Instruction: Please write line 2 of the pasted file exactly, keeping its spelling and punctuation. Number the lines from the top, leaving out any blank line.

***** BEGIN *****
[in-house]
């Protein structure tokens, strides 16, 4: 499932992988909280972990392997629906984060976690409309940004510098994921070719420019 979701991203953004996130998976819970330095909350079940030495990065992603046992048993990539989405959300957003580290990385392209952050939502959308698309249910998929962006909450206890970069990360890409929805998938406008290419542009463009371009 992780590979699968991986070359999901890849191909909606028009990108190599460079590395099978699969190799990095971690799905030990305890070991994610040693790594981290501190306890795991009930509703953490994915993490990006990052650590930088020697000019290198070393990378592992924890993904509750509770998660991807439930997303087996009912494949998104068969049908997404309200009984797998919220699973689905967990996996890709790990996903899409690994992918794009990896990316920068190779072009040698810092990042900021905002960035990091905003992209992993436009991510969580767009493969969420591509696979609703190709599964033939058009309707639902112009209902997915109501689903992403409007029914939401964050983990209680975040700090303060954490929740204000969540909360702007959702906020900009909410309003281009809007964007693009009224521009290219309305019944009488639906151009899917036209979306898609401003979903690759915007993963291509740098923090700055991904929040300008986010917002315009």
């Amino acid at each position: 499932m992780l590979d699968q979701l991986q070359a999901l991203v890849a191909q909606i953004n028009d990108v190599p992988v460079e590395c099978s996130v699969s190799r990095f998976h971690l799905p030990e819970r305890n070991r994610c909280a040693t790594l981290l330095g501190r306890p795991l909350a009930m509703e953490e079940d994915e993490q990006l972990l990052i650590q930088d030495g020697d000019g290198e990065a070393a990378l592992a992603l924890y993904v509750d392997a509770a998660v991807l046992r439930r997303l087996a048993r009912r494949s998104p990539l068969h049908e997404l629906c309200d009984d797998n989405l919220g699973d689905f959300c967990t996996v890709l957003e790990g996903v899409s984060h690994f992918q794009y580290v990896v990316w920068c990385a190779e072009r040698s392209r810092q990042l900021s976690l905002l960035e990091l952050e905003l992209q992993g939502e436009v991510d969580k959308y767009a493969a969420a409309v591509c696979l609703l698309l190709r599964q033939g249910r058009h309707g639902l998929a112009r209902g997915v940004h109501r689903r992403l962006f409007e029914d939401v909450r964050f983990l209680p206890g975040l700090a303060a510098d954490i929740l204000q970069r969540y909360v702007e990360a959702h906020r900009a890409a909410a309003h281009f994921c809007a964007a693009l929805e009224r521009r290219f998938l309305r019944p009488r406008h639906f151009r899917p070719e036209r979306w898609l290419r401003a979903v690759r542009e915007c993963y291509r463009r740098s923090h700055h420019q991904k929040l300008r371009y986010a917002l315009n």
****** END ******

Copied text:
């Protein structure tokens, strides 16, 4: 499932992988909280972990392997629906984060976690409309940004510098994921070719420019 979701991203953004996130998976819970330095909350079940030495990065992603046992048993990539989405959300957003580290990385392209952050939502959308698309249910998929962006909450206890970069990360890409929805998938406008290419542009463009371009 992780590979699968991986070359999901890849191909909606028009990108190599460079590395099978699969190799990095971690799905030990305890070991994610040693790594981290501190306890795991009930509703953490994915993490990006990052650590930088020697000019290198070393990378592992924890993904509750509770998660991807439930997303087996009912494949998104068969049908997404309200009984797998919220699973689905967990996996890709790990996903899409690994992918794009990896990316920068190779072009040698810092990042900021905002960035990091905003992209992993436009991510969580767009493969969420591509696979609703190709599964033939058009309707639902112009209902997915109501689903992403409007029914939401964050983990209680975040700090303060954490929740204000969540909360702007959702906020900009909410309003281009809007964007693009009224521009290219309305019944009488639906151009899917036209979306898609401003979903690759915007993963291509740098923090700055991904929040300008986010917002315009």